We talked about the customer experience when we talked about the range of feelings that clients get when they physically, rationally, or emotionally interact with any part of a company.
Think about it as a journey that clients start when they search for information about a product on the Internet and then decide to buy it from an online shop.
Have a look at the whole process:
- Clients type a product name into Google.
- They click on 4 or 5 links.
- They read the product descriptions on each website.
- They compare conditions, prices, shipping dates, guarantees, etc.
- Finally, they buy the product from your shop.
Now think about the reasons behind them choosing your shop instead of one of your competitors.
- Could it be that your website loads faster?
- Maybe your website is responsive and they visited it from their mobile device?
- Maybe your products cards made them feel something?
- Could it be that your payment method looks more trustworthy or is easier to use?
- Did they ask you about a product and you provided a quick response?
- Did you have available stock and were able to ship the products immediately?
- Some other reason?
All of those things can also become pain points to be attacked.
- Do you need a gift right now? We ship all of our products in 24 hours.
- Not sure about what to get for your mom? No problem, all of our products are filtered by relationship, interest, and age.
- Still have doubts about a product? We’re here to help you – contact us at this number and speak with a real human!
The very way you run your store can also generate pain points.
4. The beauty point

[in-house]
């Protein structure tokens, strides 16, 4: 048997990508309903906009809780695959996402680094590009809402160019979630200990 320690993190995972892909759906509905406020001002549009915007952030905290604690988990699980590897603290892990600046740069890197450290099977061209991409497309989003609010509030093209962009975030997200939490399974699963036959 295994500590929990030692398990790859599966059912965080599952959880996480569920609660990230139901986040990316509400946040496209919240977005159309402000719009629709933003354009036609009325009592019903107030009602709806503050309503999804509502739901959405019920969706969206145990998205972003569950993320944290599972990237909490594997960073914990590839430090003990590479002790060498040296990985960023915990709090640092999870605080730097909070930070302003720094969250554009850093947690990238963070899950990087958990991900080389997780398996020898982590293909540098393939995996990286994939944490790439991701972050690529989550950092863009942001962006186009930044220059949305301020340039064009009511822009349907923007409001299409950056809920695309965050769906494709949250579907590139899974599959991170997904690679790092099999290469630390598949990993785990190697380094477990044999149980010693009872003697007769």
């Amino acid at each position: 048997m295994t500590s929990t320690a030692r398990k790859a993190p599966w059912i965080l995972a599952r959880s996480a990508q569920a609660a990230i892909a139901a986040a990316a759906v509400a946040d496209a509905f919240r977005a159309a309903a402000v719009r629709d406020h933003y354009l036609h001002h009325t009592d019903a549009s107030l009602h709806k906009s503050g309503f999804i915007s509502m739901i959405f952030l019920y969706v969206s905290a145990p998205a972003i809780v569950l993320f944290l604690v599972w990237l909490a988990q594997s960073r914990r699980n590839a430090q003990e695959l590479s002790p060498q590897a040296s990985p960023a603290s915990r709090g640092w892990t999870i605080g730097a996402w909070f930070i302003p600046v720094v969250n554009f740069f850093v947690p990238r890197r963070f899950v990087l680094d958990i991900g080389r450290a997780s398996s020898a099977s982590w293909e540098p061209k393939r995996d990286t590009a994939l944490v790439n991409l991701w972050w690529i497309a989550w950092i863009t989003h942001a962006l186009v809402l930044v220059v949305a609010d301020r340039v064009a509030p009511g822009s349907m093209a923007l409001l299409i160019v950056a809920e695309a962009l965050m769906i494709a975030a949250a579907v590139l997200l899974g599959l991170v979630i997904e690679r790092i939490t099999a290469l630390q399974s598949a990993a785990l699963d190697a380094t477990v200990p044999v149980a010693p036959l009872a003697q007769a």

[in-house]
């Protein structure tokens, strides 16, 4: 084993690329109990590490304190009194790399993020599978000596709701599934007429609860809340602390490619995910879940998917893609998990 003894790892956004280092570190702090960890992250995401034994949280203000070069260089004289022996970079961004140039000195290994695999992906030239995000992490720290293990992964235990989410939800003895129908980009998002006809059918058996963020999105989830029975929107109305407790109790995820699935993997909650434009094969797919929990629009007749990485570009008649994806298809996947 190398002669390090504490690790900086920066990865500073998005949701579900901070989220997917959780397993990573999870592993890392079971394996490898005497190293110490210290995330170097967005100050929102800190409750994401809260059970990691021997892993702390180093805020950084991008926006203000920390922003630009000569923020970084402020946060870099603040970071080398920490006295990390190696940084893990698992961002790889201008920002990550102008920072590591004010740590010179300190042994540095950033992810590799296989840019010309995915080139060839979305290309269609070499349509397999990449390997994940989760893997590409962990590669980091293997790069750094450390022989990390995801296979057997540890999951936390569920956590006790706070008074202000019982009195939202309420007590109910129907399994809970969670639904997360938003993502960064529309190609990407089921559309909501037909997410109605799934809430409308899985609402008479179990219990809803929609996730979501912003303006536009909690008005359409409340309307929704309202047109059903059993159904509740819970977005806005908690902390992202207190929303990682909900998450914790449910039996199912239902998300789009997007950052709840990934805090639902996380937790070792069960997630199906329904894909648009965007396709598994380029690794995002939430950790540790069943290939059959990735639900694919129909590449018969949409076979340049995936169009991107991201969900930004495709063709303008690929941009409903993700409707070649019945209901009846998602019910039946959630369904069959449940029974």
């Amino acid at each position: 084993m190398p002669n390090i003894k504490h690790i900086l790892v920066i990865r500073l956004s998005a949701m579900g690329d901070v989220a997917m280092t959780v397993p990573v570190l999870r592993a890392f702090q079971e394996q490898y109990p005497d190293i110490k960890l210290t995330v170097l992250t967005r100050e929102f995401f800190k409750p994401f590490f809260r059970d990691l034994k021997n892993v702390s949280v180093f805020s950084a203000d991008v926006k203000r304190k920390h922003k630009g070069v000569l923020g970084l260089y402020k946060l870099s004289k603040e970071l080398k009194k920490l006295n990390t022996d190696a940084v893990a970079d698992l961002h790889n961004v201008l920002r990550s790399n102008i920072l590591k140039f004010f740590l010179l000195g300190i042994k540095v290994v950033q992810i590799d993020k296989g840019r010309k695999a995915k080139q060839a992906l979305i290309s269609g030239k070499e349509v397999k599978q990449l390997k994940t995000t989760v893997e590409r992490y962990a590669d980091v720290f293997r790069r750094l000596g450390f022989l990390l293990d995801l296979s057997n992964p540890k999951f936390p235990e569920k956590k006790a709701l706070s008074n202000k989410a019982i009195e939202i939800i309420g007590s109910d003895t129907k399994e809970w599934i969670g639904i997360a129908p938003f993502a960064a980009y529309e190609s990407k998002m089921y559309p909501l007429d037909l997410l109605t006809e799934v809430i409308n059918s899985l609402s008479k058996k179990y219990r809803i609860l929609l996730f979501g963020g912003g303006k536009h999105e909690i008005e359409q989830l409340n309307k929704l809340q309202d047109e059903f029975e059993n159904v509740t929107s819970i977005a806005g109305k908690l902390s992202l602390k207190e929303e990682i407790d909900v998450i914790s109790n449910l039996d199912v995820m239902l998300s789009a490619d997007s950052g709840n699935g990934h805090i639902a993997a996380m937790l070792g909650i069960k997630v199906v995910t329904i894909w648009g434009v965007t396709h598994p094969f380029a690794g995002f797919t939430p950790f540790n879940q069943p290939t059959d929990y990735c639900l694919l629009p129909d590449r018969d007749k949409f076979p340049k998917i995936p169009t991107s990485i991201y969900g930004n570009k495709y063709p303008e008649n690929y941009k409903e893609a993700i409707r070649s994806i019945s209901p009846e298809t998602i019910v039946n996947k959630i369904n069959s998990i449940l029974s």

You must be sick of seeing ads about getting thinner that use such phrases as:
- Lose weight with the [insert this week’s popular diet here] diet and feel attractive again.
- Lose 10 pounds and go back to wearing those jeans you used to love.
- Lose weight without starving yourself.
Beyond the fact that everyone wants to be beautiful, there is also the “how” to really achieve it. Have a look at the third example we mentioned: “without starving yourself”.
These are also pain points:
- Get it easily.
- Results in just a few days.
- Don’t waste time on this or that.
As you can see, there are many tools to play with when targeting your clients’ pain points.
Bonus point: what to do after attacking the pain
Show the product as the solution to their problems. To that end, you can use a very powerful tool that we’ve already mentioned in other posts: copywriting.
Use the power of words (and images and videos) to highlight the benefits of your products and how they are going to change your clients’ day-to-day lives.
Do you already know how to use your clients’ pain points?
As you can see, it’s not about putting extreme pressure on your customer’s pain points, but rather showing them that your products can solve their problems.
Make an effort to get to know your buyer persona, use empathy, and with a little help from copywriting… you’re bound to see results. ;)